Thank you very much for your continuous support. Without you, it wouldn't have been possible to keep the Ponzi running for over two years now.
I never imagined I would still be teaching philosophy online after two years and almost 4 months now.
The beautiful thing about the courses is that new ideas arise from the discussions that we have during classes. The November course idea was the fruit of that too.
The gist of the conversation was about survivorship bias regarding scientific revolutions.
We only hear about the discoveries that were successful. There are many other scientific theories that did not make the cut. They were failed revolutions.
But that is part and parcel of scientific research.
So Philippe, the class, and I thought of a possible course the topic of which would be something related to 'Failed Scientific Revolutions & Politics'.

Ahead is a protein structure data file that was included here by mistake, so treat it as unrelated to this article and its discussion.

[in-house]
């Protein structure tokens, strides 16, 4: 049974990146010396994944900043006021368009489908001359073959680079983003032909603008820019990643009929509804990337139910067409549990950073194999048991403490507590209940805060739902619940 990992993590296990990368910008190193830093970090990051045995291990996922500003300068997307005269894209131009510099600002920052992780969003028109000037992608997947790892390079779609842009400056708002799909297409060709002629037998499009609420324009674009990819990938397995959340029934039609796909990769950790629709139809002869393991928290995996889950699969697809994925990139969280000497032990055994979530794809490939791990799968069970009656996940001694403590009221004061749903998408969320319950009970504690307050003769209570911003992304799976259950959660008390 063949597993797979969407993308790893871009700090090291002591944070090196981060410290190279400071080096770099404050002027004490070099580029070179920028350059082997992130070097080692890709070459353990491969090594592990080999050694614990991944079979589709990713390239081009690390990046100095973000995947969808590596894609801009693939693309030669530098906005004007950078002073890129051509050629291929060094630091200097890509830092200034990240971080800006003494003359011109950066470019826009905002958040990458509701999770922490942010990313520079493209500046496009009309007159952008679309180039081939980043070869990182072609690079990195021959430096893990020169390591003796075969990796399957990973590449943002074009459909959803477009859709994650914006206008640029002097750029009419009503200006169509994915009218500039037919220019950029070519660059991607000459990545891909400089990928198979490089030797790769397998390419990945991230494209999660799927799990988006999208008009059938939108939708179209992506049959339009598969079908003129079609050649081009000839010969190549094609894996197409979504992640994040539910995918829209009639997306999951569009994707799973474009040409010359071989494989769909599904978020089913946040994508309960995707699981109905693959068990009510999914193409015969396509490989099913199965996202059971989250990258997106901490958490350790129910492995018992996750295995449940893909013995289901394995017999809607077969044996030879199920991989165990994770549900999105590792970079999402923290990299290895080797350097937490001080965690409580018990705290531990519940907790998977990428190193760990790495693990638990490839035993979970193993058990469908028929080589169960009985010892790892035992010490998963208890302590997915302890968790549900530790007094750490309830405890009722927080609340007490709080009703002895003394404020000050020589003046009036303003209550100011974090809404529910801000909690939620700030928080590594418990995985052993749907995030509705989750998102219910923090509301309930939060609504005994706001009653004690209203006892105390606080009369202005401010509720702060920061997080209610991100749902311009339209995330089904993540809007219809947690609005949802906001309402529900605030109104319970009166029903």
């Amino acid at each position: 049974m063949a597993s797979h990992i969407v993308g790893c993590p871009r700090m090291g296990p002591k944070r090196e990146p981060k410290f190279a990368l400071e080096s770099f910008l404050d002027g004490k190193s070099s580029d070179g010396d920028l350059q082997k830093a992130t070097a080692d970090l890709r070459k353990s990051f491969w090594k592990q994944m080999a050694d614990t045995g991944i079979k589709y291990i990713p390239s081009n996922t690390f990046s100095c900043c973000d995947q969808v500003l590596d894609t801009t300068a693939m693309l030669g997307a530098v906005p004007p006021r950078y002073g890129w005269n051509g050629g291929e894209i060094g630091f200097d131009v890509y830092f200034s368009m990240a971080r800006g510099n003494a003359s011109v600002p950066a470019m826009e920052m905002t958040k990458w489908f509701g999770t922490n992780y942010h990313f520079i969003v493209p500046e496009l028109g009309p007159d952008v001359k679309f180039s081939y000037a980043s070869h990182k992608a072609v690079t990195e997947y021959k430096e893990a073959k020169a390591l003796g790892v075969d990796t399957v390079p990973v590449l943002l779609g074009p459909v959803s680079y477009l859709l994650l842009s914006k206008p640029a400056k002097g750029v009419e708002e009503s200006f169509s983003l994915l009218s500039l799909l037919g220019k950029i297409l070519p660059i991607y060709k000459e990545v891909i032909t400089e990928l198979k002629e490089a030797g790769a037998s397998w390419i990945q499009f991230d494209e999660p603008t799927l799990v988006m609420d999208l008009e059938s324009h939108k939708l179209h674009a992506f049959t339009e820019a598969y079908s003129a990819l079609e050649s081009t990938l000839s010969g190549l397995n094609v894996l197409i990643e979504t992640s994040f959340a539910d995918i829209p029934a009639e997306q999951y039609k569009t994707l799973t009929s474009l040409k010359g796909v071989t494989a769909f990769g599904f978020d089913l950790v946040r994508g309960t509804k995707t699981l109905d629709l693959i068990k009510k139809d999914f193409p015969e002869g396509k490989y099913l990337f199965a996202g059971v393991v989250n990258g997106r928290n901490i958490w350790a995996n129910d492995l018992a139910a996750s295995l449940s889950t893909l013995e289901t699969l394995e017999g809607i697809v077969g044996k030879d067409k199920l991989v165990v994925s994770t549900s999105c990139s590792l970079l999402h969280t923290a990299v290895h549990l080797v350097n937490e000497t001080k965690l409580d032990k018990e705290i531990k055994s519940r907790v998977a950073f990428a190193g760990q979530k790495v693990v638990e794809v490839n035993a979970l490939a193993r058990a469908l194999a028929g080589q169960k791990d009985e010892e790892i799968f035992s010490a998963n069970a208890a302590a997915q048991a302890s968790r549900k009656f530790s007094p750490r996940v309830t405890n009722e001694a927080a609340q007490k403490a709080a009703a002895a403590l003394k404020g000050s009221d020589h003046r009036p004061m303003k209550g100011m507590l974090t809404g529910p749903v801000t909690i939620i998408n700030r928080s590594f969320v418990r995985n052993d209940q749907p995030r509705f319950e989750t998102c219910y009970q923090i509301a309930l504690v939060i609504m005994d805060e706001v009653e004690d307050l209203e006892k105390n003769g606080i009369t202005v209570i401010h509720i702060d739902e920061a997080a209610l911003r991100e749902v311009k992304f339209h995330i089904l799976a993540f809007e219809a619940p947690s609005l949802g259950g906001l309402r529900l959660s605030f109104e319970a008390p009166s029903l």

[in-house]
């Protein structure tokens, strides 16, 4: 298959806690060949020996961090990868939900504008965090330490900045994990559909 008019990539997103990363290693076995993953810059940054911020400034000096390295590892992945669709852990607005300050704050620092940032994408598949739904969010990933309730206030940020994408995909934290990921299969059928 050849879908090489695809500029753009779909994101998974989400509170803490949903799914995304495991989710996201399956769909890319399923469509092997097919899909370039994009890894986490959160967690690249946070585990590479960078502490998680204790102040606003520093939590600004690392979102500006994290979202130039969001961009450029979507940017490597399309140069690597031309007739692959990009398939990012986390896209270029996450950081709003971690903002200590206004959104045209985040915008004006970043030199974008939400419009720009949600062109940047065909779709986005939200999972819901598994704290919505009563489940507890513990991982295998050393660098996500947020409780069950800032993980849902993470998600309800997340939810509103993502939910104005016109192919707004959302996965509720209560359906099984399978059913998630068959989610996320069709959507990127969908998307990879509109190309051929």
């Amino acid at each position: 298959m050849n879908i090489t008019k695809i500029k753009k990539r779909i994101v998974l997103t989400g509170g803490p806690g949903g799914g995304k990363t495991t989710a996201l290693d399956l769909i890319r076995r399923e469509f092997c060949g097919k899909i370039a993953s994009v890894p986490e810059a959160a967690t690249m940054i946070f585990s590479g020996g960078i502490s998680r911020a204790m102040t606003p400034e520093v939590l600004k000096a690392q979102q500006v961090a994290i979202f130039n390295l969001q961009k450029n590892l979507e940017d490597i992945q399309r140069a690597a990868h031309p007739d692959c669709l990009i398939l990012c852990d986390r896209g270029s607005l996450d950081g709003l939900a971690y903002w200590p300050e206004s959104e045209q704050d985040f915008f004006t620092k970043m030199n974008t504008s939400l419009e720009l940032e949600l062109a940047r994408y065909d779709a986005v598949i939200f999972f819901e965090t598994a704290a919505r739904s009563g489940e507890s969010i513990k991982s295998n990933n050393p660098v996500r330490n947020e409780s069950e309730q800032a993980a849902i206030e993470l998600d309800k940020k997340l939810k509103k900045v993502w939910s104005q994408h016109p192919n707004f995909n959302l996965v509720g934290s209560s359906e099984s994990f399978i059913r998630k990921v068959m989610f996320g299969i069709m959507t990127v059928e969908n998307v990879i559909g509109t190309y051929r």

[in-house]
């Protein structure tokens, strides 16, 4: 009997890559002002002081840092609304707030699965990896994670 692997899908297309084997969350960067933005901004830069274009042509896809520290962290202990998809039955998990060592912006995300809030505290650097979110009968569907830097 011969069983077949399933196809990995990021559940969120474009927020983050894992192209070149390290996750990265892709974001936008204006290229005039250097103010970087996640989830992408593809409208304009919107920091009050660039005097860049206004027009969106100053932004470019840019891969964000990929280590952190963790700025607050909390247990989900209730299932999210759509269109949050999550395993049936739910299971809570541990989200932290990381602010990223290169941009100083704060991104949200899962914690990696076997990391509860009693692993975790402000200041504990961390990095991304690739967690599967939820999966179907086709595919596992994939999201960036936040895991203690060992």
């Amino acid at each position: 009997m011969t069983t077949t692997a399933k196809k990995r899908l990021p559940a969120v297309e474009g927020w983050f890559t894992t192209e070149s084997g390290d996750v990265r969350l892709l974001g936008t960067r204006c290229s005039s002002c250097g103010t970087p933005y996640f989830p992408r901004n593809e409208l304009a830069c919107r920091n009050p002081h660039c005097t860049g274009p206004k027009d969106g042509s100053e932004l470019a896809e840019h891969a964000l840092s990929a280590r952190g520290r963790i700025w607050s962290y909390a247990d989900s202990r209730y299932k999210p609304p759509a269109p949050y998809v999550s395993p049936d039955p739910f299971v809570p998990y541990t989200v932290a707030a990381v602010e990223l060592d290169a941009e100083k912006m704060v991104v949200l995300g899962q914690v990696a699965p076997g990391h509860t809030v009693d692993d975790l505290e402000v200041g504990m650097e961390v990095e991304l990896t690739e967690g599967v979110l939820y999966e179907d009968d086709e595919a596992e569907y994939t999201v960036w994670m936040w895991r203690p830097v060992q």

After giving it some thought, Philippe refined the idea and created a November (rain) course that he titled:
Controversies & Revolutions: the Social Dimension of Science
It's going to be a lit course.
Join us in November for a $50, 3-week course where Philippe will be discussing the cultural and social circumstances affecting the production and evaluation of scientific theories.
Here's what the program looks like:
Week 1: Community factors in scientific research
Kuhn, Objectivity, Value Judgment and Theory Choice (1977)
Week 2: Professional interests, political ideologies, and scientific judgments
Shapin, The History of Science and Its Sociological Reconstructions (1982)
Week 3: The value of science: between scientism and cynicism
Haack, Science as Social? - Yes and No (1996), Six Signs of Scientism (2012)
Hope to see you all there!
Greetings from under the bridge.
Hope to see you all in November!
DecafSign me up!